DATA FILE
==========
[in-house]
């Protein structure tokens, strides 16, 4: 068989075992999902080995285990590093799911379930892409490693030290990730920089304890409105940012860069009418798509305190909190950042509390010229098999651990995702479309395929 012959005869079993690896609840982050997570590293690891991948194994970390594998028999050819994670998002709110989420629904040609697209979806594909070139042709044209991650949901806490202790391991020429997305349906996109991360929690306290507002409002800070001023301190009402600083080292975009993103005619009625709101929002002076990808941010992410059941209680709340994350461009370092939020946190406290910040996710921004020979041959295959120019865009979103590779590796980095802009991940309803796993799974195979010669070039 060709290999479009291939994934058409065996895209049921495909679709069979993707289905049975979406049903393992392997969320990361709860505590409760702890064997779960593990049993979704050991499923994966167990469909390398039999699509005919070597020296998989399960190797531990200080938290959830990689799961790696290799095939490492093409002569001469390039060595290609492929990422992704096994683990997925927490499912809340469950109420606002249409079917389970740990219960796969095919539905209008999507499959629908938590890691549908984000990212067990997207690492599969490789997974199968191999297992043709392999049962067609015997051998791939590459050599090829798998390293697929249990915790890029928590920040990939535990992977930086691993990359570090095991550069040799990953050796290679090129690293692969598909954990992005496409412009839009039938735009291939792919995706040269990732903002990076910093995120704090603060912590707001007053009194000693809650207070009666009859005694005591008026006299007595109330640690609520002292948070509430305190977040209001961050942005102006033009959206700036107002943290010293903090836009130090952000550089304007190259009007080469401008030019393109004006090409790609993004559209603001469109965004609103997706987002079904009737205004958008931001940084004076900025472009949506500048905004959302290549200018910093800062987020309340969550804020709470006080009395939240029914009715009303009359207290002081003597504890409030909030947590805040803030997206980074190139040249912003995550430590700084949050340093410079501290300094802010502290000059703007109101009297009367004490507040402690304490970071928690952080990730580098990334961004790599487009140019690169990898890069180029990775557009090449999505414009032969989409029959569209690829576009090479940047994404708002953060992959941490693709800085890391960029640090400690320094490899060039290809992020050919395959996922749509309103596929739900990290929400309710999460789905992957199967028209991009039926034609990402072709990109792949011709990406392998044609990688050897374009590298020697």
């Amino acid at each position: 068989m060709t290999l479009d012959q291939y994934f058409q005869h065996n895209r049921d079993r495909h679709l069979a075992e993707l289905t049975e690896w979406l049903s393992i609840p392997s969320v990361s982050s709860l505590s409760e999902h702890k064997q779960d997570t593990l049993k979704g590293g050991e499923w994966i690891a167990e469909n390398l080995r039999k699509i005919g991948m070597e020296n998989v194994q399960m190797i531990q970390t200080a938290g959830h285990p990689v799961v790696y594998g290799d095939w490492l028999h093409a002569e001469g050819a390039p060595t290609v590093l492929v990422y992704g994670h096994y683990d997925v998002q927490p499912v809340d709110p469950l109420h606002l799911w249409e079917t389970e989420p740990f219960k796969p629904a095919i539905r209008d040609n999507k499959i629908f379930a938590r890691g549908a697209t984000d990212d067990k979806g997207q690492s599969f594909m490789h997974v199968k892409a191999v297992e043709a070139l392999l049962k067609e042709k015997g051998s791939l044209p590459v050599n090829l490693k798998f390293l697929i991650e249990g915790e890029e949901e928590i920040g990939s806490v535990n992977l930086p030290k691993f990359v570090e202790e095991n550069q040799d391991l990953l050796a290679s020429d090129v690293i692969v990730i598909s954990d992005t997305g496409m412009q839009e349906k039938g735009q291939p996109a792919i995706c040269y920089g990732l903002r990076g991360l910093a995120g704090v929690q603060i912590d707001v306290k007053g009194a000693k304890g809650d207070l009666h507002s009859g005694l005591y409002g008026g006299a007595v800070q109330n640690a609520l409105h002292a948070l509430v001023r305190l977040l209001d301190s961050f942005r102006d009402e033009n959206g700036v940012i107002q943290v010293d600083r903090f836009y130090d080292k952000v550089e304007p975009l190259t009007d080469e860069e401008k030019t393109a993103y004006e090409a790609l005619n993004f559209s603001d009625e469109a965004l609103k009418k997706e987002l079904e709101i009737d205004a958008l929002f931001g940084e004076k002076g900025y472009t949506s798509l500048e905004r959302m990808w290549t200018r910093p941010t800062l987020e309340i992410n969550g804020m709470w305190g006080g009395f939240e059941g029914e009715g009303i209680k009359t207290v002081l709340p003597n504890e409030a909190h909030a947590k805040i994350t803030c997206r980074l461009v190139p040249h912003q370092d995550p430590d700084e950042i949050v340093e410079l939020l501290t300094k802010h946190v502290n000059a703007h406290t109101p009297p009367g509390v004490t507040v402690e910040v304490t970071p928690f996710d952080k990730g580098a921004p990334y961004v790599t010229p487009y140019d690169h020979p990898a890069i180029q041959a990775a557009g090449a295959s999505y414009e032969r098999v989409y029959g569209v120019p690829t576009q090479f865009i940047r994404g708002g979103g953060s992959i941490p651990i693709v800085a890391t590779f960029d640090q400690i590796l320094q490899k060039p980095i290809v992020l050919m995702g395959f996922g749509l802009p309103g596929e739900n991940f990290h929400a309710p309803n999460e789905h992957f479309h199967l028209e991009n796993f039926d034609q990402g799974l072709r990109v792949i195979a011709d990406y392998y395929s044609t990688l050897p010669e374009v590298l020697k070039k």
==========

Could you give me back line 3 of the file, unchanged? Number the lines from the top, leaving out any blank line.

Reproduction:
């Amino acid at each position: 068989m060709t290999l479009d012959q291939y994934f058409q005869h065996n895209r049921d079993r495909h679709l069979a075992e993707l289905t049975e690896w979406l049903s393992i609840p392997s969320v990361s982050s709860l505590s409760e999902h702890k064997q779960d997570t593990l049993k979704g590293g050991e499923w994966i690891a167990e469909n390398l080995r039999k699509i005919g991948m070597e020296n998989v194994q399960m190797i531990q970390t200080a938290g959830h285990p990689v799961v790696y594998g290799d095939w490492l028999h093409a002569e001469g050819a390039p060595t290609v590093l492929v990422y992704g994670h096994y683990d997925v998002q927490p499912v809340d709110p469950l109420h606002l799911w249409e079917t389970e989420p740990f219960k796969p629904a095919i539905r209008d040609n999507k499959i629908f379930a938590r890691g549908a697209t984000d990212d067990k979806g997207q690492s599969f594909m490789h997974v199968k892409a191999v297992e043709a070139l392999l049962k067609e042709k015997g051998s791939l044209p590459v050599n090829l490693k798998f390293l697929i991650e249990g915790e890029e949901e928590i920040g990939s806490v535990n992977l930086p030290k691993f990359v570090e202790e095991n550069q040799d391991l990953l050796a290679s020429d090129v690293i692969v990730i598909s954990d992005t997305g496409m412009q839009e349906k039938g735009q291939p996109a792919i995706c040269y920089g990732l903002r990076g991360l910093a995120g704090v929690q603060i912590d707001v306290k007053g009194a000693k304890g809650d207070l009666h507002s009859g005694l005591y409002g008026g006299a007595v800070q109330n640690a609520l409105h002292a948070l509430v001023r305190l977040l209001d301190s961050f942005r102006d009402e033009n959206g700036v940012i107002q943290v010293d600083r903090f836009y130090d080292k952000v550089e304007p975009l190259t009007d080469e860069e401008k030019t393109a993103y004006e090409a790609l005619n993004f559209s603001d009625e469109a965004l609103k009418k997706e987002l079904e709101i009737d205004a958008l929002f931001g940084e004076k002076g900025y472009t949506s798509l500048e905004r959302m990808w290549t200018r910093p941010t800062l987020e309340i992410n969550g804020m709470w305190g006080g009395f939240e059941g029914e009715g009303i209680k009359t207290v002081l709340p003597n504890e409030a909190h909030a947590k805040i994350t803030c997206r980074l461009v190139p040249h912003q370092d995550p430590d700084e950042i949050v340093e410079l939020l501290t300094k802010h946190v502290n000059a703007h406290t109101p009297p009367g509390v004490t507040v402690e910040v304490t970071p928690f996710d952080k990730g580098a921004p990334y961004v790599t010229p487009y140019d690169h020979p990898a890069i180029q041959a990775a557009g090449a295959s999505y414009e032969r098999v989409y029959g569209v120019p690829t576009q090479f865009i940047r994404g708002g979103g953060s992959i941490p651990i693709v800085a890391t590779f960029d640090q400690i590796l320094q490899k060039p980095i290809v992020l050919m995702g395959f996922g749509l802009p309103g596929e739900n991940f990290h929400a309710p309803n999460e789905h992957f479309h199967l028209e991009n796993f039926d034609q990402g799974l072709r990109v792949i195979a011709d990406y392998y395929s044609t990688l050897p010669e374009v590298l020697k070039k």